Pearle Lipinski is a nuclear engineering Ph.D. student in Ohio State University’s Department of Mechanical and Aerospace Engineering (MAE). In October 2022, at the International Atomic Energy Agency’s fifth International Ministerial Conference on Nuclear Power in the 21st Century (also known as the Nuclear Power Ministerial, or NPM), she acted as a student social media ambassador, where she was a “huge success in getting the word out,” according to Lei Raymond Cao, director of the OSU nuclear engineering program.
February 10, 2023, 11:59AMNuclear News
November 16, 2022, 12:01PMNuclear News
For decades, the nuclear community has fought to win public trust without a whole lot of success. That’s why, back in 2017, public engagement was announced as one of the nine ANS Nuclear Grand Challenges. The challenge focused on the need to transition from a “deficit model” to an “engagement model” approach with the public. Now a new cohort of advocates is taking nuclear communication in an entirely different direction—to the world of social media—and they are having fun doing it.
November 1, 2022, 9:31AMANS Nuclear Cafe
The Nuclear Regulatory Commission is increasing its social media presence with its new Instagram page, the agency announced. The "nrcgov” account on the popular site will post photos, short videos, and graphics to add “a more creative approach to information regarding the NRC’s mission, with a focus on the skilled and diverse employees who carry it out.”
October 10, 2022, 12:01PMANS Nuclear Cafe
A recent Washington Post article profiles an “increasingly loud Internet subculture”: “nuclear bros.” A network of online pronuclear activists whose nickname is often used derisively, the group consists mostly of men who are primarily driven by their confidence that nuclear energy is the best way to combat the dangers of climate change. This is according to the writer, Shannon Osaka, who calls herself a “climate zeitgeist reporter.”
Left and formerly antinuclear: Osaka writes that the nuclear bros usually exchange ideas and information on shared WhatsApp groups, Reddit (r/nuclear), or Twitter. She provides profiles of a few of these bros and suggests that most are on the political Left and used to be antinuclear, until their fears of climate change pushed them to the pronuclear side.
One such bro, 40-year-old Toronto physician Chris Keefer, says he was formerly “tribally antinuclear” just because “everyone else he knew was opposed to it.” Then, after his son was born in 2018, he became “horrified” by the idea of a “much hotter world” in the future. So, he read up on nuclear energy and concluded that “hydro and nuclear are basically the only two tools that have helped achieve deep decarbonization.” By 2019, Keefer was organizing pronuclear rallies with Canadians for Nuclear Power, a group he cofounded. He also hosts a podcast in which he voices his support for nuclear power.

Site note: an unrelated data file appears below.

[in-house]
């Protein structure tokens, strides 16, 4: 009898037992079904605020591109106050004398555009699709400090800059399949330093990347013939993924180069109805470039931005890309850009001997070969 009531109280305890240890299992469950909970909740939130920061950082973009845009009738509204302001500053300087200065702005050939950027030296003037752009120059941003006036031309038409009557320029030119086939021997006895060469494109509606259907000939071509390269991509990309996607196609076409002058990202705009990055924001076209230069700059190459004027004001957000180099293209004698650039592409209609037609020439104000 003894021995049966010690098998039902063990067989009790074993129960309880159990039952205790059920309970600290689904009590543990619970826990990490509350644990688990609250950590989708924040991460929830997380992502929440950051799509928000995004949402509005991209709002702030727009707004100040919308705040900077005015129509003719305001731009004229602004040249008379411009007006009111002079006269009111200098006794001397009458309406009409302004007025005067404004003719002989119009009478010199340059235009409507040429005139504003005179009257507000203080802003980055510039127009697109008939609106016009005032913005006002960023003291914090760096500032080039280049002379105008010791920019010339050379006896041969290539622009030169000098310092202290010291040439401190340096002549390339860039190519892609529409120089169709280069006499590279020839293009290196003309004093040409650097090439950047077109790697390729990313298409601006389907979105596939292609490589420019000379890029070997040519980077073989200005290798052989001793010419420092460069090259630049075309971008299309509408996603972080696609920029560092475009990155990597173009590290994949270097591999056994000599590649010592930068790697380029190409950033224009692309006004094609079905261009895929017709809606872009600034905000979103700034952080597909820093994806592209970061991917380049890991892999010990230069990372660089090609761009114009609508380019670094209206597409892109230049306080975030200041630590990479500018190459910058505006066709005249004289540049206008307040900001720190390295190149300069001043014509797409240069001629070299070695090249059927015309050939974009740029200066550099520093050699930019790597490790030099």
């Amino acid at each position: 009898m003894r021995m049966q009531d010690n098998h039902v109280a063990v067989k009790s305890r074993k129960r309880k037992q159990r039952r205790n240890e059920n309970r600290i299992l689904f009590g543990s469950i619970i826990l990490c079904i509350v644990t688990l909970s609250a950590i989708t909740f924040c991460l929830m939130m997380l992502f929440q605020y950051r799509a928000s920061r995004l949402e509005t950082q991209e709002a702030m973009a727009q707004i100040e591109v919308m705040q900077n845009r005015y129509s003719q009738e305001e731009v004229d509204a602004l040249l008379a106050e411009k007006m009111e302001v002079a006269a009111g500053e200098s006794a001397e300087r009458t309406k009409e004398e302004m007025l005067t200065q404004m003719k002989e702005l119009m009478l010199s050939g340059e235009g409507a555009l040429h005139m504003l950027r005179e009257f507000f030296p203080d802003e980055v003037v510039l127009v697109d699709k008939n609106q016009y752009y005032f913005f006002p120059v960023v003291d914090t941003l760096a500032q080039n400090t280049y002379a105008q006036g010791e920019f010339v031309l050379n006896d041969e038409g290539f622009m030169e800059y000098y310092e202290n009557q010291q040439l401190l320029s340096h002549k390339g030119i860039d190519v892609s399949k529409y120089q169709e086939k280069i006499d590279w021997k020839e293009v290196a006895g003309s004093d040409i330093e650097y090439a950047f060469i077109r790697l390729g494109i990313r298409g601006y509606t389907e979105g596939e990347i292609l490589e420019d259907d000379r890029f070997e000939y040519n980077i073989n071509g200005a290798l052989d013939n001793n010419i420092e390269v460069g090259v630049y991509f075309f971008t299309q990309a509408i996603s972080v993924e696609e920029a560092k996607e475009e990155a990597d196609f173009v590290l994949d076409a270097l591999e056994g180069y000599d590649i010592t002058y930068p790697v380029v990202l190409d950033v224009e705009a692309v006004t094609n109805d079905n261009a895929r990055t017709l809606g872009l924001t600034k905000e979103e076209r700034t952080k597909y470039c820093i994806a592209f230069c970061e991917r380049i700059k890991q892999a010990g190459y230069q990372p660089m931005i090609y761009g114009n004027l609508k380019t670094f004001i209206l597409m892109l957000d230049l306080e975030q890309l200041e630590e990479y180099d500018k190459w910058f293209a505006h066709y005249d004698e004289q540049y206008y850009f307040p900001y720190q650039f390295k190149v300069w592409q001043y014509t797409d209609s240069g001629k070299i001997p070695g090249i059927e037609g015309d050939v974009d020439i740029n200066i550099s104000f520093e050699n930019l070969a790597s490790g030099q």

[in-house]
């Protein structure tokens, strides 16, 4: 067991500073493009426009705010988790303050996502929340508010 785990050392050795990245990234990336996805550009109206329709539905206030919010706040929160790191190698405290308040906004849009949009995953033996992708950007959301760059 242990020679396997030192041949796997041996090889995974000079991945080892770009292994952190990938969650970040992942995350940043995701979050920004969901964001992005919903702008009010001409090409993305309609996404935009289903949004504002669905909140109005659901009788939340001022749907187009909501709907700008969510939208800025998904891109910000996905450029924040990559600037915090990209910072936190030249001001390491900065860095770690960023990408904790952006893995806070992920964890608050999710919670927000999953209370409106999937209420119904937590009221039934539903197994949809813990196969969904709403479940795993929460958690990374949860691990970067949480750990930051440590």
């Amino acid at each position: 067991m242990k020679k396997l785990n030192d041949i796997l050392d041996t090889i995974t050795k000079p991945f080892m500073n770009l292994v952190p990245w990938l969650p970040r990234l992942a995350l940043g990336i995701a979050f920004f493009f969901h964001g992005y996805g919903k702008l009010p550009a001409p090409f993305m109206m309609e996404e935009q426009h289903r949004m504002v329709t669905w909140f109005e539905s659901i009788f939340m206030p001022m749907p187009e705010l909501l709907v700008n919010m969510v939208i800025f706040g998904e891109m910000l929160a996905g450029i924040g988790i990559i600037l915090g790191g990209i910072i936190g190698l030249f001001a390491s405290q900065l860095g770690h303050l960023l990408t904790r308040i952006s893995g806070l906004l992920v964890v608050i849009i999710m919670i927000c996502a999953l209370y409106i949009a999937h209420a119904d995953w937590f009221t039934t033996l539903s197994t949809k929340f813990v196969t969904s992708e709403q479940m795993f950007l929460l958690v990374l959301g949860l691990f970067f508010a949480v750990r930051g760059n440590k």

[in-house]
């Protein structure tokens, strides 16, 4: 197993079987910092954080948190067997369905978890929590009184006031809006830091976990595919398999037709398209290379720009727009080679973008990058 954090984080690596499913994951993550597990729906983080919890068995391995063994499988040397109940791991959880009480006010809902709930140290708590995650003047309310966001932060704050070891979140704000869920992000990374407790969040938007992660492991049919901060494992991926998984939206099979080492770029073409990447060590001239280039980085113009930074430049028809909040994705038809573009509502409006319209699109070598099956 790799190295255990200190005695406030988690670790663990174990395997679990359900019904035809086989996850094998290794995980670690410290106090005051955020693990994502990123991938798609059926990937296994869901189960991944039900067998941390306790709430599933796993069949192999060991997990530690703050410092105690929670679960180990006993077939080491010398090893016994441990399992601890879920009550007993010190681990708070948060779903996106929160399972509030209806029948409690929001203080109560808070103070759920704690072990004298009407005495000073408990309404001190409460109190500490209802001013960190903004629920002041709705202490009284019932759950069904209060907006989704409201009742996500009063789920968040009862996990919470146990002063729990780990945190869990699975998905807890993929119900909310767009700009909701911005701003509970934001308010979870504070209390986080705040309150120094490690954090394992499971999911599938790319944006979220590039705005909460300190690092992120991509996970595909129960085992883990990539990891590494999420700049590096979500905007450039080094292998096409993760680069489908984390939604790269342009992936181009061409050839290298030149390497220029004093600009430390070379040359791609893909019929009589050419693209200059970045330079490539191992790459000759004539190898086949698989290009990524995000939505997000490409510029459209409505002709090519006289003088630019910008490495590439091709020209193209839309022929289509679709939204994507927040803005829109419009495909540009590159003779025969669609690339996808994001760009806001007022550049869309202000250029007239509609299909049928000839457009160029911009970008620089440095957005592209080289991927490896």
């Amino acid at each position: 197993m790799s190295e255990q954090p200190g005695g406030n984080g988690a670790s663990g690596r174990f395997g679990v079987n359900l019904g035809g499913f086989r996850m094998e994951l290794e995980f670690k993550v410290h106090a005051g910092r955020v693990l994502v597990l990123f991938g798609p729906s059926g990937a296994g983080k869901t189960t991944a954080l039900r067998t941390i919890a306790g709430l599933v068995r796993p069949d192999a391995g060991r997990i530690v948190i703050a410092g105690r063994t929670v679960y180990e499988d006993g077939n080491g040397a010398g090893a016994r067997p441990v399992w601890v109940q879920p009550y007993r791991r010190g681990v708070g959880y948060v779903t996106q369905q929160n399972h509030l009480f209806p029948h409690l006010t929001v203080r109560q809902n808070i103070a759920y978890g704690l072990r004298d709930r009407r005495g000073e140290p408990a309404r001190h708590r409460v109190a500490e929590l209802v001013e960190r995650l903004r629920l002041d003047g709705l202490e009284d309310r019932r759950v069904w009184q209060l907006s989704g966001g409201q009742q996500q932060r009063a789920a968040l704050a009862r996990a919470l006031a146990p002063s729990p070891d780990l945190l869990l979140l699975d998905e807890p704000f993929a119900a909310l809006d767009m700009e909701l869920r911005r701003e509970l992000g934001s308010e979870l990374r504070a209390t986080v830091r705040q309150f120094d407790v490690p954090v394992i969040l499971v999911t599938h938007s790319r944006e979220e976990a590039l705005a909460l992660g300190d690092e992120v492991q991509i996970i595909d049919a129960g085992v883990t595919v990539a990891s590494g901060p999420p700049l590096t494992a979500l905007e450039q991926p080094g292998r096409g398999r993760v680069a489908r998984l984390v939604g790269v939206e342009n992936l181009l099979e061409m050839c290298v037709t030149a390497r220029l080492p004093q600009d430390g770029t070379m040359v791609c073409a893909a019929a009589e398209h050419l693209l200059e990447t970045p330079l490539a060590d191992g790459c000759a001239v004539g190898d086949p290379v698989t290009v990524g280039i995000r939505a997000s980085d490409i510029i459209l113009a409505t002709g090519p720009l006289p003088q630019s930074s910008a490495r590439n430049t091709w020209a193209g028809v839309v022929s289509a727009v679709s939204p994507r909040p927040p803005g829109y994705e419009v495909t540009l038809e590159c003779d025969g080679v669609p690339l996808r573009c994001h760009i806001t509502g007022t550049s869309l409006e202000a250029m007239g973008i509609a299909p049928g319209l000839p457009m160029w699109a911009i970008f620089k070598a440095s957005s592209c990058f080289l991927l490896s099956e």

January 27, 2021, 7:04AMANS Nuclear Cafe
The U.S. House of Representatives Committee on Science, Space, and Technology is leading a one-day social media campaign today to highlight the importance of leading with science and scientific solutions as the committee works to provide support for science and the scientific community. The “tweetstorm” will run from noon to 5 p.m. (EST) and will involve a variety of science-related organizations, including the American Nuclear Society.
Organizations are being asked to post messages on their social media accounts (Facebook, Instagram, and Twitter) related to five categories:
- American leadership in STEM
- Environmental justice
- Combating the climate crisis
- Scientific integrity
Three hashtags have been created for the campaign: #ScientificSolutions, #SolvingtheClimateCrisis, and #EnvironmentalJusticeforAll.
August 12, 2020, 7:10AMAround the Web
There’s a new mythbuster out in the Idaho desert by the name of Don Miley, separating nuclear fact from fiction in the service of science and the Idaho National Laboratory. An article released by INL’s Communications and Outreach staff on August 3—“Nuclear MythBusting: Using Social Media to Set the Record Straight”—explains what you need to know about INL’s new public outreach venture on YouTube. And Miley, a longtime INL tour guide, tells what everyone should know about nuclear technologies in these short videos. Just head to INL’s YouTube channel.